Posted on September 6th, 2013 by
Radiation therapy with carbon ions is a safe and effective treatment for people with inoperable spinal sarcomas, according to the results of a study published in Cancer.
Sarcomas are a varied group of cancers arising from fibrous tissue, adipose tissue (fat cells), skeletal muscle, smooth muscle, blood vessels, lymph vessels, nervous tissue, mesenchymal cells, bone, and cartilage. Sarcomas comprise 3% of all cancers in adults and 7% of cancers in children. Surgery is standard treatment for spinal sarcomas, but some patients are not candidates for surgery because of their overall condition or the location of their tumor. In these cases, radiation therapy is the next best choice, but conventional therapy may not deliver the desired radiation dose, which reduces the chance of local control of the disease.
Carbon ion radiotherapy (CIRT) is an expensive and highly specialized form of radiation treatment. It requires a specialized facility and equipment. Unlike traditional radiation therapy, carbon ion radiotherapy is precisely targeted to deliver the bulk of its impact at a specific depth within tissue. This means it can enter the patient at a low dose and then deliver a large dose of radiation to the tumor. This type of treatment is the epitome of personalized, targeted treatment—and can spare adjacent tissue from the effects of radiation. CIRT is not yet available in the United States.
Researchers conducted two trials to evaluate CIRT in spinal sarcoma—a phase I/II dose-finding study and a phase II fixed-dose trial. Their analysis included the outcomes of the 47 patients in both studies—24 men and 23 women with a median age of 54. Thirty-five patients had not received prior treatment and 12 had experienced local recurrence after surgery.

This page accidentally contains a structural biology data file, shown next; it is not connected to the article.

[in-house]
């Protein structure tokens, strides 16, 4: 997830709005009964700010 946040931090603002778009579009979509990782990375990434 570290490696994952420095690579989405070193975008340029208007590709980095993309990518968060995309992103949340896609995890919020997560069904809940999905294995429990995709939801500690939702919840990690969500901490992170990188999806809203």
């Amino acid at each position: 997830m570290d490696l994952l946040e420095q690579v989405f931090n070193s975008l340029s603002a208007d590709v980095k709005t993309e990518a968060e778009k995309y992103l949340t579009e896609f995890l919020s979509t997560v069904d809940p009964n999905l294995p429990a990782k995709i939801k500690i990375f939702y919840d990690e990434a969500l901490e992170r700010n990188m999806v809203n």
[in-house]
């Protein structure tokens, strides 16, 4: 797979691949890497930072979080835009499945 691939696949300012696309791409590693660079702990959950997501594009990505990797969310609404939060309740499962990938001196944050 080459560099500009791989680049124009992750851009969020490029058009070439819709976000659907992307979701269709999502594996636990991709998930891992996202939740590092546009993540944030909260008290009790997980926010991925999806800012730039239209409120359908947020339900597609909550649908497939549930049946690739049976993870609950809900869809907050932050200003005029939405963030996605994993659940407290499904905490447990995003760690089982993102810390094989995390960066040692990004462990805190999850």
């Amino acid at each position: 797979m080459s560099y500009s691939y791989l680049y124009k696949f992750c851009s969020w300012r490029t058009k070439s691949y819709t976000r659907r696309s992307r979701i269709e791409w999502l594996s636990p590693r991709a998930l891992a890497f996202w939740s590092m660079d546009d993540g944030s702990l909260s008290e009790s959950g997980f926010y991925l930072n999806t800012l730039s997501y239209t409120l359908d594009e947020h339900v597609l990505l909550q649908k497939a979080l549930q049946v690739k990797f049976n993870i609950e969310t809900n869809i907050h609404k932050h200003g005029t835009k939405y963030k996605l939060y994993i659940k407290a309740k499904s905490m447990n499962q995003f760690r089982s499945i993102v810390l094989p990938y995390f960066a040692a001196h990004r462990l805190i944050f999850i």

After a median follow-up of 25 months, the median survival was 44 months. The five-year rate of local control was 79 percent; five-year overall survival was 52 percent; and five-year progression-free survival was 48 percent. The researchers noted that size and location appeared to play a role in the success of treatment—as none of the 15 patients with a tumor volume below 100 cm3 had a local recurrence, whereas all eight of the local recurrences occurred in patients with larger tumors. Of those eight recurrences, three were within the radiated field, while five were marginal recurrences at the boundary between the spinal cord and the tumor. Twenty patients died—18 of the disease, one of heart attack and one of gastrointestinal bleeding.
The researchers concluded that CIRT appears safe and effective for the treatment of spinal sarcoma.
Matsumoto K, Imai R, Kamada T, et al. Impact of carbon ion radiotherapy for primary spinal sarcoma. Cancer. Published early online August 12, 2013. DOI: 10.1002/cncr.28177
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